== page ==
“In the 1950s, not a few schools were renamed by the names of rebel figures, even after the government abolished school segregation for white and black citizens. So the whole thing is a political act, as if writing that the struggle is still not finished. ”

Is there a polemic between the central government and the state government regarding the establishment of the statues and memorials of the Confederate government?

“There is no polemic at all. At first not a bit of the construction of the statue was financed by a collection of descendants of all the rebels called “The United Daughters of the Confederacy”. The idea is to indicate that the united white gathering, especially the southern part of America, belongs to the white population. ”

Even in the US Congress building there was a room where 11 statues of leaders and rebel figures in the Civil War were displayed.

Ten American military bases scattered across countries still use the names of the rebel generals, such as Camp Beauregard, Fort Benning, Fort Bragg and Fort Hood. The Pentagon wrote that it would not change the names

The Battle of Antietam

One of the most deadly battlesMcClellan decided to begin hostilities on September 17.At that time, Lee’s forces, estimated to have 45,000 combatants but limited to 30,000 men at the beginning of the engagement, were arranged in an arc around Sharpsburg, on a front of about 5 kilometers. The right and center were held by the reinforced Longstreet Corps of the DH Hill division; the left was held by Jackson’s reinforced body of Stuart’s cavalry.In the northern camp, McClellan had 60,000 men and expected 12,000 reinforcement in the morning. With other more distant troops, he could hope to have a maximum of 87,000 soldiers, a superiority of two against one.

It also had a strong artillery, firepower incomparably more powerful than that of the Southerners.On the northern right wing, two army corps, those of Generals Hooker and Mansfield, had managed to cross Antietam Creek and threatened the southern left. The center and the left northerner were east of Antietam Creek and consisted of General Sumner’s body (waiting to be reinforced by Franklin’s) and, on the left facing a bridge over the brook, to that of General Bunrside. McClellan had been able to afford the luxury of keeping an entire body, that of General Porter, in reserve. McClellan’s plan was to launch a major attack on the southern left and a diversion attack on the right. By the time Lee’s forces were quite worn out, he would have triggered the decisive attack in the center, involving all the reserves.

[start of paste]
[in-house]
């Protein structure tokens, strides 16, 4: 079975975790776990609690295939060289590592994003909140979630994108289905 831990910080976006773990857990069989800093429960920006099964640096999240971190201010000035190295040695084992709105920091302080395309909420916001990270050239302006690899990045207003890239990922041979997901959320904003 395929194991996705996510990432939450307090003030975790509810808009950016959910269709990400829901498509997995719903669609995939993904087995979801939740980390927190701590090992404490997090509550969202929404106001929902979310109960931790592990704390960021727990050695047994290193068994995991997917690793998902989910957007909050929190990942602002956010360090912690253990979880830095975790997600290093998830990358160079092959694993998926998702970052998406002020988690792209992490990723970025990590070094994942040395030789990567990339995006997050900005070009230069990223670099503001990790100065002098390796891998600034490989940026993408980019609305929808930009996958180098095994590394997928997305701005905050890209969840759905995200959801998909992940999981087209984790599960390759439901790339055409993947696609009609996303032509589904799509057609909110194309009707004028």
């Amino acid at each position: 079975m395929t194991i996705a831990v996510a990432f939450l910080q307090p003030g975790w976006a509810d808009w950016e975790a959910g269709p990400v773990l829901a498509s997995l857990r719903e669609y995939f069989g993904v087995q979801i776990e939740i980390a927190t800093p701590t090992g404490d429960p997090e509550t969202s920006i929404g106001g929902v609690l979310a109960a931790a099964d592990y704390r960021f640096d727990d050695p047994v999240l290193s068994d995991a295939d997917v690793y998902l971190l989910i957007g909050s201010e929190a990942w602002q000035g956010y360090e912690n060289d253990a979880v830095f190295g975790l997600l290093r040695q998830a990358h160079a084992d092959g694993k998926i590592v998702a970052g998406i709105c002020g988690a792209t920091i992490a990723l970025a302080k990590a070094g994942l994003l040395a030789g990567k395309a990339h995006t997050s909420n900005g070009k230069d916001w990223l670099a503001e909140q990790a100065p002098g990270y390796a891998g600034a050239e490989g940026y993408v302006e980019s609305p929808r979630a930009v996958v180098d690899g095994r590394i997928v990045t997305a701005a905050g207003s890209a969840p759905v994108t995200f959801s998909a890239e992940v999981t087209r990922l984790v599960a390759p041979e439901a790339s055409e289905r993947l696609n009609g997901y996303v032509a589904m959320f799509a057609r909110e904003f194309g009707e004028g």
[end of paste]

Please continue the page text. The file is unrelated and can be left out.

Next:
The first operations, The Southern advance was rapid, and on September 7, 1862, General Lee’s North Virginia Army reached the principal city of Frederick. There, Lee made a proclamation inviting the state to join the Confederation but, in the conquered territories, the reception was freezing. At the same time, Lee turned his attention to the nearby Harpers Ferry, a major arms production center, which was held by a small contingent of northerners capable of threatening his rear in his later progress.

Once again, Lee took the risk of dividing his army of 45,000 men and entrusted part of it to General Jackson with instructions to seize Harpers Ferry. He split his army again and entrusted part of it to General Longstreet, who was tasked with seizing the South Mountain passes to the north-west. In the northern camp, the cautious but brilliant organizer McClellan had been reinstated at the head of the armies of the Eastern treasure. McClellan put an end to the existence of Pope’s Army of Virginia and integrated his forces into his Potomac army, with 90,000 combatants.

Reassured by his numerical superiority, McClellan went on the counterattack as early as September 8th.